Bullion buying accelerated after a report showed U.S.economic growth cooled in the first quarter as businesses cut back on investment. Some safe-haven buying also supported gold after a credit downgrade ofSpain’s sovereign debt by Standard & Poor’s. Silver also bounced back on hectic speculative demand.
Gold traders are more bullish after central banks expanded their bullion reserves and hedge funds increased bets on a rally for the first time in three weeks. Mexico, Russia and Turkey added about 44.8 metric tonnes valued at $2.39 (Rs 125.69) billion to reserves in March, IMF data show. Fund managers raised their so-called net-long positions by 2.5% in the week ended April 17, according to the Commodity Futures Trading Commission. Gold’s four-day rise was boosted by option-related buying and after Federal Reserve Chairman Ben Bernanke said on Wednesday the U.S. central bank would not hesitate to launch another round of bond purchases to boost growth if necessary. U.K.fell into its first double- dip recession since the 1970s, data showed April 25, while the IMF predicts the 17-nation euro region will contract.
The S&P’s GSCI gauge of 24 raw materials climbed 5.6% as the MSCI All-Country World Index (MXWD) of equities added 9.5%. Treasuries gained less than 0.1%, a Bank of America index shows. Options traders are also bullish, with the most widely held contract on futures traded on the Comex conferring the right to buy at $2,200 by July, 33% above prices now. The seven most popular options give owners the right to buy at prices ranging from $1,800 to $2,300, bourse data show. The net-long position is still 56% below the peak reached in August. That provides “ample room” for new long positions. Investors own 2,389.6 tonnes in bullion-backed exchange-traded products, within 0.9% of the record reached on March 13. Next week’s release of a slew of economic data on the U.S. labor market and the beginning of the latter half of corporate earnings will be keenly watched to see if they are enough to allow S&P 500 stocks to break above the recent trading range.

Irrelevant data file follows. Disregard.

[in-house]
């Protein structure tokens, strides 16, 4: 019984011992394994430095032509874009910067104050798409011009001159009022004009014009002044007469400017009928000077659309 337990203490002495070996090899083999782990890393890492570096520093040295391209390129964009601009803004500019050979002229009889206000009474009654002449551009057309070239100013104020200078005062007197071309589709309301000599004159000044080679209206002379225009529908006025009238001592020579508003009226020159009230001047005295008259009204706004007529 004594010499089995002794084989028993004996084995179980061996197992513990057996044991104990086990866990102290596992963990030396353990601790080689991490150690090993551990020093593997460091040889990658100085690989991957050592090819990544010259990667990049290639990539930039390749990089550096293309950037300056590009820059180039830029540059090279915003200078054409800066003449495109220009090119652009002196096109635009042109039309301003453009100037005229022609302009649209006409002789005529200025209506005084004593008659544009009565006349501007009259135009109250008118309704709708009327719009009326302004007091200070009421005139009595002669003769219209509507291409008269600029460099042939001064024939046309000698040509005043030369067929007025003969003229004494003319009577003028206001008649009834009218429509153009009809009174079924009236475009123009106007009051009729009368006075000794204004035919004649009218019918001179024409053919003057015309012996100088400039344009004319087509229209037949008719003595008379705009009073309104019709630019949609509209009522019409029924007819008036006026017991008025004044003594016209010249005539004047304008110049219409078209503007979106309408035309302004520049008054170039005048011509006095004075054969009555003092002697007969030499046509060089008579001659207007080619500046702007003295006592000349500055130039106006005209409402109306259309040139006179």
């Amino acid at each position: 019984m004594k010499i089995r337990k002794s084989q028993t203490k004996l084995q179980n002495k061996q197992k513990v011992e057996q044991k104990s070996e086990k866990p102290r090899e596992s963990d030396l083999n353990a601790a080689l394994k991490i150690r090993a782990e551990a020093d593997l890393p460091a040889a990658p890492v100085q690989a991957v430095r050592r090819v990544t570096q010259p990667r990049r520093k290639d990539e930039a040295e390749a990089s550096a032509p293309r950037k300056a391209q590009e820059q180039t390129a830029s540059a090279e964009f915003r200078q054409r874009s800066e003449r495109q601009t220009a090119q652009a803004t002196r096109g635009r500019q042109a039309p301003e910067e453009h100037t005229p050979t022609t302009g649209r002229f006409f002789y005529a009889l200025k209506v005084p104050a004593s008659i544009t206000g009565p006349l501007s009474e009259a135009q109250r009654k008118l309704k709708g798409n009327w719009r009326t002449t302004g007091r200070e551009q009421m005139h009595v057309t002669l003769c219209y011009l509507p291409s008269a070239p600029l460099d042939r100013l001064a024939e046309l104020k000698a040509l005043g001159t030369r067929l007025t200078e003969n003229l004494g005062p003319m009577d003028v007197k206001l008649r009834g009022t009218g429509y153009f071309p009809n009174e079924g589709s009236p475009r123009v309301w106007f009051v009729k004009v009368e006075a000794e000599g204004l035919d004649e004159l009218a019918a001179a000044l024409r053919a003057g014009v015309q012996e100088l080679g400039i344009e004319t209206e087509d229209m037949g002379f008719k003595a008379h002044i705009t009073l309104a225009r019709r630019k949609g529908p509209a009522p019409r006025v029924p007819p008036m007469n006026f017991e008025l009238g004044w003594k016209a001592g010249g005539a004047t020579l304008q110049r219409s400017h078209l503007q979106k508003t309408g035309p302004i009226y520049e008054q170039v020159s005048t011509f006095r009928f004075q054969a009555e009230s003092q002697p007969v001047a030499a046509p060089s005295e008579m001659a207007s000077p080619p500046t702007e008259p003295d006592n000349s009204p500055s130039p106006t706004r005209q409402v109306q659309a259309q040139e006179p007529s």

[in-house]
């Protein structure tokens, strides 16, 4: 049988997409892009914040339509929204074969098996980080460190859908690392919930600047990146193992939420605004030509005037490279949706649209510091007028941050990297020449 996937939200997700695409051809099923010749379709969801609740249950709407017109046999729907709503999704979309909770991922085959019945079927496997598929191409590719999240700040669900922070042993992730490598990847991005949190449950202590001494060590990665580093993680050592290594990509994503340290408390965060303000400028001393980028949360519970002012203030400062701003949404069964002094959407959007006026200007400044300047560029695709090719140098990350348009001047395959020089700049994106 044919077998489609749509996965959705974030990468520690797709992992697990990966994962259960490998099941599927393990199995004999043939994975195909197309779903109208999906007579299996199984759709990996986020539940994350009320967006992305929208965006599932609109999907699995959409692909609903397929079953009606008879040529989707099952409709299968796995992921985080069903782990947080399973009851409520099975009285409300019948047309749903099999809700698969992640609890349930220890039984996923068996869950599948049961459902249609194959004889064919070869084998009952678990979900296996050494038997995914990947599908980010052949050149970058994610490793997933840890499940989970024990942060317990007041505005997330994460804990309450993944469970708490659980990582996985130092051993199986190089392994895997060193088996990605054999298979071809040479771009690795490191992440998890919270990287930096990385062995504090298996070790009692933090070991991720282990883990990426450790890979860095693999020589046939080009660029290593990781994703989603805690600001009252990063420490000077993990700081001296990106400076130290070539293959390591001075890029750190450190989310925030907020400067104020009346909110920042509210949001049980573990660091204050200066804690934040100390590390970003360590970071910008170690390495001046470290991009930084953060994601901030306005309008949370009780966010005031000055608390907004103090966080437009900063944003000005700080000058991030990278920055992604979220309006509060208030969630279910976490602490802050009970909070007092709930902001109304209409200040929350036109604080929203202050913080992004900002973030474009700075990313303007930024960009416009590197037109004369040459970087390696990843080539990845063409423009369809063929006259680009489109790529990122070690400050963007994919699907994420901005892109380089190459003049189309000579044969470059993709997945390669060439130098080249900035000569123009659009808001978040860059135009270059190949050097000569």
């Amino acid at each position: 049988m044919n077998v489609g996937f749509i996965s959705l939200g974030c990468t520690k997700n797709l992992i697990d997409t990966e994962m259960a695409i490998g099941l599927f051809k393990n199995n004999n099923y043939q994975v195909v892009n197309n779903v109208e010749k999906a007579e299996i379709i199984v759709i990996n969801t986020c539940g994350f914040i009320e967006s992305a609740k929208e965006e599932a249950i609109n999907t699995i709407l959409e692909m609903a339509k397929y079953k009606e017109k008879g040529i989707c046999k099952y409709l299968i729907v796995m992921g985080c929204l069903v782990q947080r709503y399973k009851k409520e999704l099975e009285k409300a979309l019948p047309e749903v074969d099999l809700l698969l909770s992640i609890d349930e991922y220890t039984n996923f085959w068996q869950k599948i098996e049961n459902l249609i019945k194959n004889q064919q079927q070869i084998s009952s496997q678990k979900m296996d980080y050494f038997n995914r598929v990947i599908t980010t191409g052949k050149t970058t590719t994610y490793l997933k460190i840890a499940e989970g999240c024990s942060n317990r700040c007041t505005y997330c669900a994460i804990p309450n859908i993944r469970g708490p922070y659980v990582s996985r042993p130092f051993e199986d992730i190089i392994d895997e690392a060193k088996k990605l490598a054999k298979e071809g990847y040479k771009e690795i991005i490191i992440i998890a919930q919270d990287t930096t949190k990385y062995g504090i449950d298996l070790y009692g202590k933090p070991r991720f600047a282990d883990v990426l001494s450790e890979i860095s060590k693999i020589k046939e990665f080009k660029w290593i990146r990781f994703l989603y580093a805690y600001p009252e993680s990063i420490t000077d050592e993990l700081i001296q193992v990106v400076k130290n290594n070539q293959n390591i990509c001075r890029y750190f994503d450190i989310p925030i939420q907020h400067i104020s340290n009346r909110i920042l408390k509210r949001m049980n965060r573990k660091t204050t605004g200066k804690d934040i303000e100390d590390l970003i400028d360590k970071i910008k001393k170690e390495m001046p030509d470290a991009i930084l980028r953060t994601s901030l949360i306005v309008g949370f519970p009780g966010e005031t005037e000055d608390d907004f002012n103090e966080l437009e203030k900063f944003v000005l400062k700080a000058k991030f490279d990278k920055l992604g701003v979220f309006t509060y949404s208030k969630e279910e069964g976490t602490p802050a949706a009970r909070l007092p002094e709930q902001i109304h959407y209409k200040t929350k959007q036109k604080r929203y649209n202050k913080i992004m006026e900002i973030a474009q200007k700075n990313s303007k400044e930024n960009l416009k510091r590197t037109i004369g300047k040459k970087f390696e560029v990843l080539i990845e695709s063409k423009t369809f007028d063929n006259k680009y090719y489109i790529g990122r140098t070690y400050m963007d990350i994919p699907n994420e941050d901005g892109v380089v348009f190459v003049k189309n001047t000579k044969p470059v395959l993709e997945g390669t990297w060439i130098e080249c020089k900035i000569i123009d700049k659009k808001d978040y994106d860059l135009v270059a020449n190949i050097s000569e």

INR posted a fourth consecutive week of falls after ending flat on Friday, as investors add more bearish bets on a local currency that is pricing in deep uncertainties about the country’s economic and fiscal challenges. Those challenges were most recently highlighted by S&P, which downgraded India’s outlook to negative this week, in the latest negative development impacting the currency. The weakening Indian Rupee has led to talk of potential intervention from the central bank, but traders believe that is unlikely given the country’s modest foreign exchange reserves and tight liquidity conditions. A Reuters poll on Thursday showed market players had nearly doubled short Indian rupee bets, largest since November. The Indian Rupee has become particularly volatile in the last two months driven ostensibly by both fundamentals and sentiments. Trade data available shows that while exports continued to be buoyant; the trade balance did sharpen along the way. FII inflows which rebounded in December and continued to flow in large numbers in January and February have slowed down substantially and are in the negative zone in April. In fact, they climbed from $ 3.9 billion in December to $5.4 billion and $7.4 billion receptively in January and February. In March they were just $41 million and turned negative in April. The slowdown can be attributed mainly to a certain modicum of uncertainty relating to some of the budgetary proposals as well as the relative good news in the USA where the recovery is well on the way which has diverted funds to an extent.
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